Many local students visit the Oviatt Library for tours and to find out about the resources and services available to them each year. Some classes visit the Library for instruction sessions as well. In fact, last year, 68 Library tours were provided to 1,143 local students and 37 Library lectures were provided to 1,190 local students to support them to be successful in their coursework.

Most recently, Granada Hills Charter High School (GHCHS) history classes visited the Library to find sources for a senior research project. Many of these students were not aware of the 200 databases available to them at the Oviatt Library prior to their visit. They spent time searching in the databases; evaluating information; and eventually downloading and emailing articles to themselves. Many students explored ebooks during the session. They also were able to find books in the stacks and check them out prior to completing their visit. Last year alone, 431 local high school students within the San Fernando Valley checked out Oviatt Library books for their research needs and assignments.

During their visits to the Library, these students find out about the research help they can receive from a librarian at the reference desk in the Learning Commons or virtually through our Ask A Librarian service. These visits to the Library support them to be successful in their coursework; help to prepare them for the academic rigors of university level research; and support them to acclimate to campus, as many of these students will become CSUN students after high school.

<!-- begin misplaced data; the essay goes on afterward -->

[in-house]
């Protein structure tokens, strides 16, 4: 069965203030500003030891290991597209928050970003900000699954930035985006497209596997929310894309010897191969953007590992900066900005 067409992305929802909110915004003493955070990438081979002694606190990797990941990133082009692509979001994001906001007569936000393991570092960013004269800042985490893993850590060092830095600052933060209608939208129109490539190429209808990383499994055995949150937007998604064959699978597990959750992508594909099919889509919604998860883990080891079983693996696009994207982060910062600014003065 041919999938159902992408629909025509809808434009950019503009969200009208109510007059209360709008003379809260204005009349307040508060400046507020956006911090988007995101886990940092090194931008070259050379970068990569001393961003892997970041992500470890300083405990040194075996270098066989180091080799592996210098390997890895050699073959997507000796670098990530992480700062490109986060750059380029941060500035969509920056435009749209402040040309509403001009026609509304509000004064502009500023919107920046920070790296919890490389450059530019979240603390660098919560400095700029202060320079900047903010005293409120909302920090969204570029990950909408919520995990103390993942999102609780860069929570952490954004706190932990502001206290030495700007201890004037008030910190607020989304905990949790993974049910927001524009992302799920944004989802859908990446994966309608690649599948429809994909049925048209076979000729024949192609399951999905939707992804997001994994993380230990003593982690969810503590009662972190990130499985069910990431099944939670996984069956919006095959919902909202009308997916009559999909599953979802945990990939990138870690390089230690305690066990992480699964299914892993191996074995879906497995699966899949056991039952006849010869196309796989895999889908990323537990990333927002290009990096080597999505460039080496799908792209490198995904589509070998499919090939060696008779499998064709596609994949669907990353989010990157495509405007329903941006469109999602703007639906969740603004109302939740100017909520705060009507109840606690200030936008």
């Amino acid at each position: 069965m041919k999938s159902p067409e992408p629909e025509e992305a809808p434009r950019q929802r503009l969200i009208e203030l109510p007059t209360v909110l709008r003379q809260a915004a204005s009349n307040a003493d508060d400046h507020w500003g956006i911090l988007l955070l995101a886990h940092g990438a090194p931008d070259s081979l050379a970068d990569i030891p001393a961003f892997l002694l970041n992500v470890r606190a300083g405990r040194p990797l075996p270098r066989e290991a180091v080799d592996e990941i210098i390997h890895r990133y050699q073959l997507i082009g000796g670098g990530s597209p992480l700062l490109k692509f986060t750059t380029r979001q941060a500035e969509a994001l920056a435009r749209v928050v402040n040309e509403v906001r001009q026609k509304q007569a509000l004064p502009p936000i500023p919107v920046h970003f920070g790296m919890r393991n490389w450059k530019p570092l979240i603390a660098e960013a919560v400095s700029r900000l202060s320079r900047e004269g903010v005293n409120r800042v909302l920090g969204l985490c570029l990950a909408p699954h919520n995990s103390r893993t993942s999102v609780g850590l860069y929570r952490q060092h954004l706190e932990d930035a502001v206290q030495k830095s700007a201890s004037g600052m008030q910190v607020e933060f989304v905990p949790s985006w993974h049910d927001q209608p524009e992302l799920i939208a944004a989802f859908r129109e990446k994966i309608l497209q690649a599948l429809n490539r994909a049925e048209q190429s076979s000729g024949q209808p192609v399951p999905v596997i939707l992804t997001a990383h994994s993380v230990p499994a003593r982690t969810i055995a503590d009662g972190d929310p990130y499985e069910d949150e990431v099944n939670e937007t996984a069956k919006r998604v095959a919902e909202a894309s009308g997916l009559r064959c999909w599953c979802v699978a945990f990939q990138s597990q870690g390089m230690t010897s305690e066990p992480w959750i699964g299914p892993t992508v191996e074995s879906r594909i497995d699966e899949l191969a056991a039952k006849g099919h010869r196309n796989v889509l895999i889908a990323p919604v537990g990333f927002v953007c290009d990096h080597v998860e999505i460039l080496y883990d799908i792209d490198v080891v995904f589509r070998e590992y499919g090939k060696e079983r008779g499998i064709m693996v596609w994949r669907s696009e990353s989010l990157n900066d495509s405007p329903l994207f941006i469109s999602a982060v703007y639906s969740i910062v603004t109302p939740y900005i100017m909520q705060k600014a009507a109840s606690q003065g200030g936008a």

Additional local high school students will be visiting the Library next semester. We look forward to working with these students and their teachers in the coming year.

– Coleen Martin

Find Out About Magazines and Journals!

Magazine vs Journal

Magazines vs. Journals

 Popular Sources = magazines and newspaper articles

  • Purpose: Inform and entertain the general reader
  • Authors: journalist or professional writers (usually employees of the publication)
  • Audience: general public
  • Coverage: Broad variety of public interest topics, cross disciplinary.
  • Publisher: Commercial
  • Characteristics:
    • Few or no cited references
    • General summaries of background information
    • Contain advertisements
    • Length of articles are usually brief, 1-5 pages
  • Frequency: Published on a daily, weekly, or monthly basis.
  • Examples: Time, Newsweek, Vogue, National Geographic, The New Yorker

 Scholarly Sources = journal articles

  • Purpose: To communicate research and scholarly ideas
  • Authors: researchers, scholars, or faculty (usually listed with their institution affiliation)